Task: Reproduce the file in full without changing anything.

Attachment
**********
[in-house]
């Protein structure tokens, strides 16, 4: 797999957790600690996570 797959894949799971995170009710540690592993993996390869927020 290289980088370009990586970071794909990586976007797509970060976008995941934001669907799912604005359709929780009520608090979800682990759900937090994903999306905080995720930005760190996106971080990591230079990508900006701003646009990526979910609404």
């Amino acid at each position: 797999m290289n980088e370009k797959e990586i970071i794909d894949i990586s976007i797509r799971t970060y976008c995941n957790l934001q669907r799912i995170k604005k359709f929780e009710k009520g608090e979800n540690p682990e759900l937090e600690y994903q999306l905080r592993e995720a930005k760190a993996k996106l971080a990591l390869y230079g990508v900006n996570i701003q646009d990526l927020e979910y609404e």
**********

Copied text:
[in-house]
């Protein structure tokens, strides 16, 4: 797999957790600690996570 797959894949799971995170009710540690592993993996390869927020 290289980088370009990586970071794909990586976007797509970060976008995941934001669907799912604005359709929780009520608090979800682990759900937090994903999306905080995720930005760190996106971080990591230079990508900006701003646009990526979910609404």
């Amino acid at each position: 797999m290289n980088e370009k797959e990586i970071i794909d894949i990586s976007i797509r799971t970060y976008c995941n957790l934001q669907r799912i995170k604005k359709f929780e009710k009520g608090e979800n540690p682990e759900l937090e600690y994903q999306l905080r592993e995720a930005k760190a993996k996106l971080a990591l390869y230079g990508v900006n996570i701003q646009d990526l927020e979910y609404e």